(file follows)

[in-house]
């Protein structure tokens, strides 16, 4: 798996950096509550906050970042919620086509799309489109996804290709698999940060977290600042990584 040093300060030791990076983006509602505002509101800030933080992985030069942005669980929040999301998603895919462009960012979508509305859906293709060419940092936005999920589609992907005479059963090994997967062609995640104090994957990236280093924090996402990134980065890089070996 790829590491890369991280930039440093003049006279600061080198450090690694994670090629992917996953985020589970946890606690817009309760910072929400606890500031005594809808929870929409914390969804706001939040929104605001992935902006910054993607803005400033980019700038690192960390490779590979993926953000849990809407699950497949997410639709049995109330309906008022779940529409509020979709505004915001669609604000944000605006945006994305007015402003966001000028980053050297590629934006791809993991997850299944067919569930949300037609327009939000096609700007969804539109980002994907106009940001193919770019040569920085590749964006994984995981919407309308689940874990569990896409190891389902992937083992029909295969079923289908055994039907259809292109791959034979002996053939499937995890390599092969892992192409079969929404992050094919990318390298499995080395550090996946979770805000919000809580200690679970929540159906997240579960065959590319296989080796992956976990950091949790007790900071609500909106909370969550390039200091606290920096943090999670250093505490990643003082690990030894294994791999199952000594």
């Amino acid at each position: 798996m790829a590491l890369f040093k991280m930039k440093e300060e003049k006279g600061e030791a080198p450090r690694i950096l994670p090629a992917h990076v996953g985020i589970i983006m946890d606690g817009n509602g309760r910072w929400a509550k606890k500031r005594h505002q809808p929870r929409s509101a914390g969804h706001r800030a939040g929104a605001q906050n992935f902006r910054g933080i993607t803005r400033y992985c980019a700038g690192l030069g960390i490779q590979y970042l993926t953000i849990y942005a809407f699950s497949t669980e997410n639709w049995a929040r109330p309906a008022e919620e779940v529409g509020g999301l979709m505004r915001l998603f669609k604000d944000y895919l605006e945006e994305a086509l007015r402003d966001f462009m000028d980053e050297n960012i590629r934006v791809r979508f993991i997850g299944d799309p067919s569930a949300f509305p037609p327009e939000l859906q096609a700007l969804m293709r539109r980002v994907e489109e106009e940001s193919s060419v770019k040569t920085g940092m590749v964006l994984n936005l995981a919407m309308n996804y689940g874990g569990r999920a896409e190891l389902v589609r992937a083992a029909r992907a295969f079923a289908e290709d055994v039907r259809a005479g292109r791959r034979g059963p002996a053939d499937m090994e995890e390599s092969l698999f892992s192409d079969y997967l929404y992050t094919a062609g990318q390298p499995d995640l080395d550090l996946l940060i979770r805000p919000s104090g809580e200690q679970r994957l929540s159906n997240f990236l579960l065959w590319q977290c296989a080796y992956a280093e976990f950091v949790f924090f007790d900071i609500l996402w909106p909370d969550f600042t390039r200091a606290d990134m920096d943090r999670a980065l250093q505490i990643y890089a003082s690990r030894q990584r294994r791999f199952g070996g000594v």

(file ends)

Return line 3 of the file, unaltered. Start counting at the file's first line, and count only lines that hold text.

């Amino acid at each position: 798996m790829a590491l890369f040093k991280m930039k440093e300060e003049k006279g600061e030791a080198p450090r690694i950096l994670p090629a992917h990076v996953g985020i589970i983006m946890d606690g817009n509602g309760r910072w929400a509550k606890k500031r005594h505002q809808p929870r929409s509101a914390g969804h706001r800030a939040g929104a605001q906050n992935f902006r910054g933080i993607t803005r400033y992985c980019a700038g690192l030069g960390i490779q590979y970042l993926t953000i849990y942005a809407f699950s497949t669980e997410n639709w049995a929040r109330p309906a008022e919620e779940v529409g509020g999301l979709m505004r915001l998603f669609k604000d944000y895919l605006e945006e994305a086509l007015r402003d966001f462009m000028d980053e050297n960012i590629r934006v791809r979508f993991i997850g299944d799309p067919s569930a949300f509305p037609p327009e939000l859906q096609a700007l969804m293709r539109r980002v994907e489109e106009e940001s193919s060419v770019k040569t920085g940092m590749v964006l994984n936005l995981a919407m309308n996804y689940g874990g569990r999920a896409e190891l389902v589609r992937a083992a029909r992907a295969f079923a289908e290709d055994v039907r259809a005479g292109r791959r034979g059963p002996a053939d499937m090994e995890e390599s092969l698999f892992s192409d079969y997967l929404y992050t094919a062609g990318q390298p499995d995640l080395d550090l996946l940060i979770r805000p919000s104090g809580e200690q679970r994957l929540s159906n997240f990236l579960l065959w590319q977290c296989a080796y992956a280093e976990f950091v949790f924090f007790d900071i609500l996402w909106p909370d969550f600042t390039r200091a606290d990134m920096d943090r999670a980065l250093q505490i990643y890089a003082s690990r030894q990584r294994r791999f199952g070996g000594v």